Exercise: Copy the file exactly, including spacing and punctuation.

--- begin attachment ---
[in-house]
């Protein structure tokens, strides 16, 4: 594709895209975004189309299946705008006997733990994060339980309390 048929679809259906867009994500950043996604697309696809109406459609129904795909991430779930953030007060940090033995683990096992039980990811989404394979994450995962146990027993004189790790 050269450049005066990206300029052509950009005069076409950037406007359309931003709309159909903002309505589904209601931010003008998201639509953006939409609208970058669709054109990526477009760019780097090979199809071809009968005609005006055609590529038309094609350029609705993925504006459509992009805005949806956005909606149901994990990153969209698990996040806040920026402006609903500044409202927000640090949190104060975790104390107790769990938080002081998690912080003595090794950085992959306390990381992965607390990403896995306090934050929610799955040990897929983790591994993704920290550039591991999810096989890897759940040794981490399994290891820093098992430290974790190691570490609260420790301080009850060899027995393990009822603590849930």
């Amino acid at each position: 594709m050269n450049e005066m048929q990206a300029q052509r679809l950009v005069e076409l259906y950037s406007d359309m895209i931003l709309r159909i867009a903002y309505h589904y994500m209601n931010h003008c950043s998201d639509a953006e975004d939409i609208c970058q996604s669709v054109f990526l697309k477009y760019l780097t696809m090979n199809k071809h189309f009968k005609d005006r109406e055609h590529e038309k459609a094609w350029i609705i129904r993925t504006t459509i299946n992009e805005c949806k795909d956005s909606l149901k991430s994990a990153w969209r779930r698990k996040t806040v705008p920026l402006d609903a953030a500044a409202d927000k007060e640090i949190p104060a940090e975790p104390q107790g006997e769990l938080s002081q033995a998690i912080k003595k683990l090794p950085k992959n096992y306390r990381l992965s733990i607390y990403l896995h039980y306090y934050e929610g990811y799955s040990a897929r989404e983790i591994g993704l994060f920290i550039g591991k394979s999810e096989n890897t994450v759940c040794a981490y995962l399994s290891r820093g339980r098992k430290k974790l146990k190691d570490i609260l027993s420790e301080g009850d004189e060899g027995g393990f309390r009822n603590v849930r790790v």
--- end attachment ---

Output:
[in-house]
């Protein structure tokens, strides 16, 4: 594709895209975004189309299946705008006997733990994060339980309390 048929679809259906867009994500950043996604697309696809109406459609129904795909991430779930953030007060940090033995683990096992039980990811989404394979994450995962146990027993004189790790 050269450049005066990206300029052509950009005069076409950037406007359309931003709309159909903002309505589904209601931010003008998201639509953006939409609208970058669709054109990526477009760019780097090979199809071809009968005609005006055609590529038309094609350029609705993925504006459509992009805005949806956005909606149901994990990153969209698990996040806040920026402006609903500044409202927000640090949190104060975790104390107790769990938080002081998690912080003595090794950085992959306390990381992965607390990403896995306090934050929610799955040990897929983790591994993704920290550039591991999810096989890897759940040794981490399994290891820093098992430290974790190691570490609260420790301080009850060899027995393990009822603590849930």
């Amino acid at each position: 594709m050269n450049e005066m048929q990206a300029q052509r679809l950009v005069e076409l259906y950037s406007d359309m895209i931003l709309r159909i867009a903002y309505h589904y994500m209601n931010h003008c950043s998201d639509a953006e975004d939409i609208c970058q996604s669709v054109f990526l697309k477009y760019l780097t696809m090979n199809k071809h189309f009968k005609d005006r109406e055609h590529e038309k459609a094609w350029i609705i129904r993925t504006t459509i299946n992009e805005c949806k795909d956005s909606l149901k991430s994990a990153w969209r779930r698990k996040t806040v705008p920026l402006d609903a953030a500044a409202d927000k007060e640090i949190p104060a940090e975790p104390q107790g006997e769990l938080s002081q033995a998690i912080k003595k683990l090794p950085k992959n096992y306390r990381l992965s733990i607390y990403l896995h039980y306090y934050e929610g990811y799955s040990a897929r989404e983790i591994g993704l994060f920290i550039g591991k394979s999810e096989n890897t994450v759940c040794a981490y995962l399994s290891r820093g339980r098992k430290k974790l146990k190691d570490i609260l027993s420790e301080g009850d004189e060899g027995g393990f309390r009822n603590v849930r790790v």